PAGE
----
10. Very well said. I was recently part of a BYU Sociology study where they interviewed women who had once been STEM majors and had then switched to non-STEM majors. They asked a lot of questions about how I felt when I was a Wildlife Conservation major; with my classes being male-dominated and all. Unfortunately I didn't remember very much because I was only a Wildlife Conservation major for one semester before switching to Marriage and Family Studies my freshman year. I tried to make it very clear that the reason I switched was NOT because I felt oppressed in a male-dominated major or because it was just to sciencey for me, but because I realized my TRUE passion was studying people and relationships, rather than animals (although I still love wildlife). I also stated that I would hope that everyone at BYU, male and female, would not feel pressured to choose a certain field and that they would simply choose what they are TRULY, genuinely passionate about. I know many men in the Marriage and Family major who felt a little judged. But they shouldn't be! They're all going to be fabulous marriage and family therapists!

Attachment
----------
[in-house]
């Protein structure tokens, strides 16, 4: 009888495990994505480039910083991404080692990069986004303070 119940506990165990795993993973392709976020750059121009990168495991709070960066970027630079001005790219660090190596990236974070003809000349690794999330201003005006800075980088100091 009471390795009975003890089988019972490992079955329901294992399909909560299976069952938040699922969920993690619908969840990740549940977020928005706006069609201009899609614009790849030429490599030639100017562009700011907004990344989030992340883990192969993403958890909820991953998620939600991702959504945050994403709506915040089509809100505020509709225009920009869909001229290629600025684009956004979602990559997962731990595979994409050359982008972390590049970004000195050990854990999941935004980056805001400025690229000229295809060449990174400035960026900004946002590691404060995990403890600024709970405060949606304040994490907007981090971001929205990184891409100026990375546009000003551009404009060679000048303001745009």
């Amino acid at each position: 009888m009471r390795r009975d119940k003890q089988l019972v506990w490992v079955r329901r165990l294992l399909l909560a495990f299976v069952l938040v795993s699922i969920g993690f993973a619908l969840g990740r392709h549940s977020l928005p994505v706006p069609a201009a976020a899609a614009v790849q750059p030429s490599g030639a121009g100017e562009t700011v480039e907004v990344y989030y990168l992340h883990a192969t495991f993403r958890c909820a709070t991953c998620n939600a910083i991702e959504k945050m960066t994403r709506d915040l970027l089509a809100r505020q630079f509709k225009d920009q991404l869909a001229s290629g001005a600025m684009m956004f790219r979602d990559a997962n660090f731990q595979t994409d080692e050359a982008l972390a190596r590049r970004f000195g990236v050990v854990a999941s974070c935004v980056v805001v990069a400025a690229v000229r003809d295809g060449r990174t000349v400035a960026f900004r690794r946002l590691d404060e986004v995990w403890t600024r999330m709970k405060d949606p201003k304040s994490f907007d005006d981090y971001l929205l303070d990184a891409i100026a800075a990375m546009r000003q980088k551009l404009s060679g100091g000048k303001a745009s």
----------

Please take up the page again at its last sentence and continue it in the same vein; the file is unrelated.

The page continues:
Anyway, I'll get off my soap box now. Beautiful thoughts though.

  11. I loved your thoughts on the matter. With the ever increasing expectation to "have it all", some of us women are feeling less than because we feel that we cannot successfully be contributing to both the workplace and home life, thus putting women in a place of self-doubt, the exact place women have worked so hard in the past to get out of. We women are forgetting to applaud those who are primarily caregivers or are primarily in the workforce, but are constantly praising those who can manage both successfully. It should not be like this, feminism is not about doing it all, it is about having the opportunity to have pride and success in any capacity you choose. So yes, as Sheryl Sandberg would say, "Lean in", but lean into what you feel you can do well and do happily, don't lean into something because it is expected of you.

  12. Donna22.3.14